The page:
A ratio which defines the efficiency and liquidity of a firm and it measures a company’s capacity to meet its liabilities of short-term side by its current assets. The current ratio is a primary type of liquidity because liabilities of short-term are payable within the following year. Current Ratio is also called Working capital ratio.
This suggests that a firm has a prescribed amount of time to increase funds to return for these liabilities. Current assets such as financial securities and cash and cash equivalents can quickly be transformed into cash within the year. This indicates that firms with larger numbers of current assets will numerous comfortably be able to meet its current liabilities when they mature outstanding without possessing to repay long-term, income-generating assets.
The formula of Working Capital or Current Ratio:
The simplest form to calculate the working capital or current ratio is dividing CA (Current Assets) by CL (Current Liabilities). We are going to share the formation below:
Working Capital or Current Ratio
Generally Accepted Accounting Principle (GAAP) needs that firms divide short and long-term assets and as well as the liabilities on the balance sheet. This separation enables investors and lenders to calculate fixed ratios such as the working capital or current ratio.
Analysis of Working Capital or Current Ratio:
The current ratio or working capital encourages investors and lenders recognize the liquidity of a firm and how quickly that firm will be prepared to meet its current liabilities. This ratio displays a company’s current debt regarding current assets. So when a company has a working capital or current ratio of 4 that indicates that the firm has four times current assets than the current liabilities.
When a company has a high current ratio or working capital, it has considered as a better scenario because it shows that the company can easily and quickly pay its payments of debts.
When the company sold its fixed assets just to pay off its CL (Current Liabilities), it has considered as the firm is not able to make enough revenue from its operations to support its ongoing activities. In simple words, the company is in the loss, is not making the profit. Accounts receivables can be the result of those poor collections.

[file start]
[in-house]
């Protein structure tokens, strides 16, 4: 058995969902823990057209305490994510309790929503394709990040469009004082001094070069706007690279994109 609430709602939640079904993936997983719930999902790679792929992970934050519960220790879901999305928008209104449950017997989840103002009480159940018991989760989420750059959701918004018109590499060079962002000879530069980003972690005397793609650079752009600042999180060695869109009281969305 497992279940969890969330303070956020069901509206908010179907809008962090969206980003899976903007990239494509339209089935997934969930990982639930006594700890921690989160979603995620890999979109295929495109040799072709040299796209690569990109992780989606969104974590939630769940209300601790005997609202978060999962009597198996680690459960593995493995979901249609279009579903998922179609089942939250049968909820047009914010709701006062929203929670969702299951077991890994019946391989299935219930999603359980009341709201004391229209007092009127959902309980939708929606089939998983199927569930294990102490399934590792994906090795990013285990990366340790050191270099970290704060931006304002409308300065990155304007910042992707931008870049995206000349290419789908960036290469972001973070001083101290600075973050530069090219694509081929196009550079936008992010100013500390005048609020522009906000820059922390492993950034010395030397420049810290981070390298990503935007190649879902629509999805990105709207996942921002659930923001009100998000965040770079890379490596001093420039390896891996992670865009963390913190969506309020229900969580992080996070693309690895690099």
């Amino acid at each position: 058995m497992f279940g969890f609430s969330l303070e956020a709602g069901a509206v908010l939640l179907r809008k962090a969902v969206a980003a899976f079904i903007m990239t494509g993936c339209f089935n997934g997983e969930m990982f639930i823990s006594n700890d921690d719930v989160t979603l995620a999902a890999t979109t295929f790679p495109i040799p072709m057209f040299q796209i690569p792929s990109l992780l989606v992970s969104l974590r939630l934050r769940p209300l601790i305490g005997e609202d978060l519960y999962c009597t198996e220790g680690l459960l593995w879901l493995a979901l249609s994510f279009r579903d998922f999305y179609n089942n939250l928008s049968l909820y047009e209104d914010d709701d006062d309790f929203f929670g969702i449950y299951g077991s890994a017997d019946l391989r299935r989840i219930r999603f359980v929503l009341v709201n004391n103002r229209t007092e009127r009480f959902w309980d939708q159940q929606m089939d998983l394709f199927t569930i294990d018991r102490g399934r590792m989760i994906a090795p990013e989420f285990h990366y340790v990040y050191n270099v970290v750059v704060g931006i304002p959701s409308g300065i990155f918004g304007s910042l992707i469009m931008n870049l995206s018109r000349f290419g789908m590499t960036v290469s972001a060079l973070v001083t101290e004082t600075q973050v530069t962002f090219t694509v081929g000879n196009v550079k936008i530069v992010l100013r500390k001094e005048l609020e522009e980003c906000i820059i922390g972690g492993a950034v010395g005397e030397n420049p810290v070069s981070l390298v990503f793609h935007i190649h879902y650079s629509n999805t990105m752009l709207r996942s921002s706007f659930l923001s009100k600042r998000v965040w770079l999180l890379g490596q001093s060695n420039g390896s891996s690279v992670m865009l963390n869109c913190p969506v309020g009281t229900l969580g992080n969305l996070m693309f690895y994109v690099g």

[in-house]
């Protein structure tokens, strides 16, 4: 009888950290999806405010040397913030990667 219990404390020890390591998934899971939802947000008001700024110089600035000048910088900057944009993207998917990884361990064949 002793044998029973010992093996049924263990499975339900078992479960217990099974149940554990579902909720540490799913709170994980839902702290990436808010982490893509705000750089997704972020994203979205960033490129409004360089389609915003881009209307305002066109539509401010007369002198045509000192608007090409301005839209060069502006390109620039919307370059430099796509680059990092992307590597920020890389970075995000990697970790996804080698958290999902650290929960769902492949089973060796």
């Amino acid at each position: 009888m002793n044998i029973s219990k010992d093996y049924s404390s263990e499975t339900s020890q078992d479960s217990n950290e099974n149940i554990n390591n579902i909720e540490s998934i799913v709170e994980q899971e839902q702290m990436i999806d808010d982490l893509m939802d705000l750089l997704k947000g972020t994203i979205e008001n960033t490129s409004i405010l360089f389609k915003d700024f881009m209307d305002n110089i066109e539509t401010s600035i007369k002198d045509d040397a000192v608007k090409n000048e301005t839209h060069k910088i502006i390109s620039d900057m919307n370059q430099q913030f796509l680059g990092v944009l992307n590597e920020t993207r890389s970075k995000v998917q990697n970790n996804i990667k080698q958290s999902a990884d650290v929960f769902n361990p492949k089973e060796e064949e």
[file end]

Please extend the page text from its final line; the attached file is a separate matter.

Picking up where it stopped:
An Example of Working Capital or Current Ratio:
Kevin’s Ice Cream Shop sells ice-cream to local society. Kevin is applying for loans to build the fund and make his dream come true of having a great Ice-Cream Parlor. Kevin’s bank asks for his balance sheet. So, that, they can examine his current scenarios of debt levels. Kevin’s balance sheet has Current liabilities of $100,000, and he only has Current assets of $25,000. Kevin’s working capital or current ratio would be computed like this:
Times Interest Earned Ratio:
The Coverage Ratio or it has a different name called times interest earned ratio, which used to estimate the proportionate value of revenue that can be applied to protect interest charges.
In other regards, TIER has examined a solvency ratio as it includes a firm’s capacity to build interest and mortgage adjustments. Since certain interest returns are given on a long-run support, they have usually used as a continuous, fixed cost. As with maximum fixed expenditures, if the organization can’t execute the adjustments, the firm could run insolvent and discontinue existing. Therefore, this it is important to calculate a solvency ratio.
The formula of Times Interest Earned Ratio:
This ratio can be estimated by dividing EBIT by Interest Expenses:
Both appearances can be located on the Profit and loss statement. Interest cost and taxes have usually listed individually from the ordinary working expenditure for solvency summary persistence. This also creates it obvious to calculate the EBIT.
The TIER has affirmed in quantities as reversed to a %. The proportion shows how multiple times a corporation could return the interest with its before-tax returns, so indeed, the higher ratios have analyzed more desirable than smaller ratios.
In other terms, a ratio of four suggests that a firm makes sufficient revenue to pay for its cumulative interest expense four times higher. Said different way, this company’s revenue is four times greater than its interest cost for the year.
As you can recognize, lenders would favor a firm with a much greater times interest ratio because it gives the firm can manage to pay its interest adjustments when they come outstanding. Larger ratios are light risky although lower ratios symbolize credit risk.
An example of Interest Expense:
Tom’s builder is a contractor and construction firm, who wants to apply for a new load to buy new types of equipment for the business. When Tom applies for a new loan, before considering the load, banks ask for his company’s financial statements. Tom’s financial statements reflect that his firm made nearly about the income of $500,000 before interest and taxed. Overall interest expenses of Tom’s firm were near $50,000. Let’s calculate the Times interest earned ratio of Tom’s firm:
As it displays, it has a ratio of ten. This indicates that Tom’s business revenue is ten times higher than his annual interest expenses. In different words, Tom’s firm can easily afford to pay its additional interest expenses. Overall scenario of Tom’s business shows that Tom’s firm is less risky and the bank can easily give him a loan to buy new equipment for his business or industry.